13. References . . . . . . . . . . . . . . . . . . . . . . . . . . 13
     13.1. Normative References . . . . . . . . . . . . . . . . . . . 13
     13.2. Informative References . . . . . . . . . . . . . . . . . . 15
   Authors' Addresses . . . . . . . . . . . . . . . . . . . . . . . . 16

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1.  Introduction

   This document discusses RTP in the context of RTC-WEB.  This include
   RTP's requirement on underlying transport, for example when it comes
   to provide multiplexing.  It discusses which RTP profile that should
   be supported and what RTP extensions that should be supported.  The
   importance of congestion control and media adaptation is also
   discussed.  This document is intended as a starting point for
   discussing RTP features in RTC-WEB.

   The work in the AVT WG has all been about providing building blocks
   and not specify who should use which building blocks.  Selection of
   building blocks and functionalities can really only be done in the
   context of some application(s).  RTC-WEB will greatly benefit in
   interoperability if a reasonable set of RTP functionalities and
   extensions are selected.  For RTC-WEB we have selected RTP extensions
   that are suitable for a number of applications that fits the context.
   Thus applications such as VoIP, audio and video conferencing, and on-
   demand multi-media streaming are considered.  Applications that rely
   on multicast transport has not been considered likely to be
   applicable to RTC-WEB, thus extensions related to multicast have been

   The document is structured into different topics.  For each topic one
   or several recommendations from the authors are done.  When it comes
   to extensions or need for implementation support we use three levels
   to indicate the importance for it to be included in an RTC-WEB
   specification.  We see it as likely that everything that is included
   is in fact mandated to be implemented.

   REQUIRED:  Absolutely needed functionality to make the solution work
      well.  Also functionality of low complexity that provide high
      value has also been categorized as required.

   RECOMMENDED:  Should be included as its brings significant benefit,
      but the solution can potentially work without it.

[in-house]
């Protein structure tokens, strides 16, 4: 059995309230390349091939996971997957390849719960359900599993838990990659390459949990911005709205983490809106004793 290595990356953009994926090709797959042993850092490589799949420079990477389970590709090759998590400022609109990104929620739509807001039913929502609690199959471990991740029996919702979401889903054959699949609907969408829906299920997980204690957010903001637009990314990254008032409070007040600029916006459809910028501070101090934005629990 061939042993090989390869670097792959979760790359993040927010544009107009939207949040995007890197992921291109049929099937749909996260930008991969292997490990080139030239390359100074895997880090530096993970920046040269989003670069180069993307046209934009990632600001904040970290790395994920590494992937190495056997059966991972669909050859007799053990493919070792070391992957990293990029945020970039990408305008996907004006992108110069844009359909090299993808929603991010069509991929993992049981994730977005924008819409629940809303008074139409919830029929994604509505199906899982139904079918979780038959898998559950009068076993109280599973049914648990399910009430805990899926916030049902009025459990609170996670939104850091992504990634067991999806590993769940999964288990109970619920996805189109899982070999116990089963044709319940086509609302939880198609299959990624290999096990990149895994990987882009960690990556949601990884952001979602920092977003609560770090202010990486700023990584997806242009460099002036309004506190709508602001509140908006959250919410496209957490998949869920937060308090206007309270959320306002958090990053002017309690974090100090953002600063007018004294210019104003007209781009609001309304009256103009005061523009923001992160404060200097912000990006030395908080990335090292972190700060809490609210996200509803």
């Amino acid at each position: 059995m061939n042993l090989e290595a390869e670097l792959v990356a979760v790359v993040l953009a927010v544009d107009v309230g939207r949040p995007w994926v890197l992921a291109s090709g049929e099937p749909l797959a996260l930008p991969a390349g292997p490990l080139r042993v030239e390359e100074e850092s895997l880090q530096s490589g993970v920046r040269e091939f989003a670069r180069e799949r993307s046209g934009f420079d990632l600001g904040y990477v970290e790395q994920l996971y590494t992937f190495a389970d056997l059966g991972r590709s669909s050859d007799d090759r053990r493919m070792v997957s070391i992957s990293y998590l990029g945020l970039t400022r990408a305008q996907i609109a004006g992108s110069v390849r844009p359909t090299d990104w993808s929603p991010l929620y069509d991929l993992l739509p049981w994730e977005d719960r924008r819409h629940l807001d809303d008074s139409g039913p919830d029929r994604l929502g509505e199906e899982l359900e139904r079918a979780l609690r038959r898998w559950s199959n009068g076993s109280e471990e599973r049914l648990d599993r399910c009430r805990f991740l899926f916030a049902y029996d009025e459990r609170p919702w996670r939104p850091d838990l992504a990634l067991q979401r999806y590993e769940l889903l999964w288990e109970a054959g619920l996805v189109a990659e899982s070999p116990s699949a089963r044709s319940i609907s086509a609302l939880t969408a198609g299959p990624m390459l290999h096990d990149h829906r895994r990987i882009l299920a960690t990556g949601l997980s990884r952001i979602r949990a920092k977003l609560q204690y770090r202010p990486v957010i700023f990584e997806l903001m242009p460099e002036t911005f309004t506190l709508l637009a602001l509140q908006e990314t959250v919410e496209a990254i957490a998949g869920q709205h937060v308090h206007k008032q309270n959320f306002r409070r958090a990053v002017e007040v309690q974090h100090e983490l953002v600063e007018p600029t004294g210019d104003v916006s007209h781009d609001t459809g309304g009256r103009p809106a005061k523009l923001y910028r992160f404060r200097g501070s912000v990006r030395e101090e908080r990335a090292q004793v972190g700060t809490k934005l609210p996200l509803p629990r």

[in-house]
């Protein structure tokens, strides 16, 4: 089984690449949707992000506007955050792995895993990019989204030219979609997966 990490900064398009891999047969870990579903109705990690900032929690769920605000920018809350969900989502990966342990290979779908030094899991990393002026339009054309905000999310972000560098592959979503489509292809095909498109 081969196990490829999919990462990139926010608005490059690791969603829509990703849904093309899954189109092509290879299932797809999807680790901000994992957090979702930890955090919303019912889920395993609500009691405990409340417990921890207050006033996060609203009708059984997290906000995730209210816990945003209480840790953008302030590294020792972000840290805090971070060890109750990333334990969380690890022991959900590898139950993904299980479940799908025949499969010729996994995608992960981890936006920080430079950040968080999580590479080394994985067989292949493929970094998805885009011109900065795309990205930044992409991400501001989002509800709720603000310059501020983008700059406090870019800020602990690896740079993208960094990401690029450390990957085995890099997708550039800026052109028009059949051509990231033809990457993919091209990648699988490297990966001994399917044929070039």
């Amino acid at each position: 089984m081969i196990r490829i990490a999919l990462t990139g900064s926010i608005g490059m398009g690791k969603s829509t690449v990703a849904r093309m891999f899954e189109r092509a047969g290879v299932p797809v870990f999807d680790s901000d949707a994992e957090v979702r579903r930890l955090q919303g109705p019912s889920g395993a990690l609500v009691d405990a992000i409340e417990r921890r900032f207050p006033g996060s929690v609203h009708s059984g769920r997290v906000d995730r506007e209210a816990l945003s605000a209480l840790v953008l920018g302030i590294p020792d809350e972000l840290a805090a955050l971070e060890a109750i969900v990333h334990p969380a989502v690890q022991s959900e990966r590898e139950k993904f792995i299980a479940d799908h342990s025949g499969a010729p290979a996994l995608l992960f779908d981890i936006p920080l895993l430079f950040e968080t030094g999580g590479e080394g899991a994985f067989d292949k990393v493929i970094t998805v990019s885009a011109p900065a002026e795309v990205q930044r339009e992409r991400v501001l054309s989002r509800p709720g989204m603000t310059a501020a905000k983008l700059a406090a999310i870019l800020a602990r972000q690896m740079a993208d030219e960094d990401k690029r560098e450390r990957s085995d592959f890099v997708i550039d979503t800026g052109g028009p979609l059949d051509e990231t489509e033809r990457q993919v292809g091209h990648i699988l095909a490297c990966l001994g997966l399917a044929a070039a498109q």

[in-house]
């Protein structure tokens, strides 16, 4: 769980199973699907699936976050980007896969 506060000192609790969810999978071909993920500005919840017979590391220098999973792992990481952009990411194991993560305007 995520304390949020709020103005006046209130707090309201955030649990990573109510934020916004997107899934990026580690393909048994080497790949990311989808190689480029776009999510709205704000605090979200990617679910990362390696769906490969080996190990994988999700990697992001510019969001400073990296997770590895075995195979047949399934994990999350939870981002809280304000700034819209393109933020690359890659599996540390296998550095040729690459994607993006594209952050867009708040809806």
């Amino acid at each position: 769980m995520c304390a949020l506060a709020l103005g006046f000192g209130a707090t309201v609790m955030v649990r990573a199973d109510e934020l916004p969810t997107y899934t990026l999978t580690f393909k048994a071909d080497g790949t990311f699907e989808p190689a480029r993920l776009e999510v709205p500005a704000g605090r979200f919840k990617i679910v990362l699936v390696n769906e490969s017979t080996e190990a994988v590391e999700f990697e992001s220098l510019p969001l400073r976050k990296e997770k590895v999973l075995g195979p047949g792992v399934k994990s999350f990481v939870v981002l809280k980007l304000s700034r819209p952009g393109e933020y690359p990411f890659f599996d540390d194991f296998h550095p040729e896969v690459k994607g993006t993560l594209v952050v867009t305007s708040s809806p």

OPTIONAL:  Something that is useful in some cases, but not always a

   When this documents discusses RTP it always include RTCP unless
   explicitly stated otherwise.  This as RTCP is a fundamental and
   integral part of the protocol.

2.  Requirements from RTP

   This section discusses some requirements RTP/RTCP [RFC3550] puts its

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   underlying transport, the signalling etc.

2.1.  RTP Session Multiplexing

   RTP has three fundamental points of multiplexing.  The first one is
   the RTP session, which is used to separate media of different kind or
   purpose.  Such as Audio and Video, or the document camera and the
   speaker camera in video conference.  This multiplexing point does not
   have an identifier within the RTP protocol, instead it relies on the
   lower layer to separate the different RTP session.  Thus the most
   common RTP session separation is different UDP port numbers, but also
   IP address or other identifiers maybe used to achieve this
   separation.  The second multiplexing point is the SSRC that separates
   different sources of media within a single RTP session.  The third is
   the RTP Payload type, which identifies how the media from a
   particular source is encoded.

   These multiplexing points area fundamental part of the design of RTP
   and is discussed in Section 5.2 of [RFC3550].  From that list the
   ones that are directly related to the importance of the RTP session
   as concept are 4 and 5 (from RFC 3550):

   "4.  An RTP mixer would not be able to combine interleaved streams of
      incompatible media into one stream."

   "5.  Carrying multiple media in one RTP session precludes: the use of
      different network paths or network resource allocations if
      appropriate; reception of a subset of the media if desired, for
      example just audio if video would exceed the available bandwidth;
      and receiver implementations that use separate processes for the
      different media, whereas using separate RTP sessions permits
      either single- or multiple-process implementations."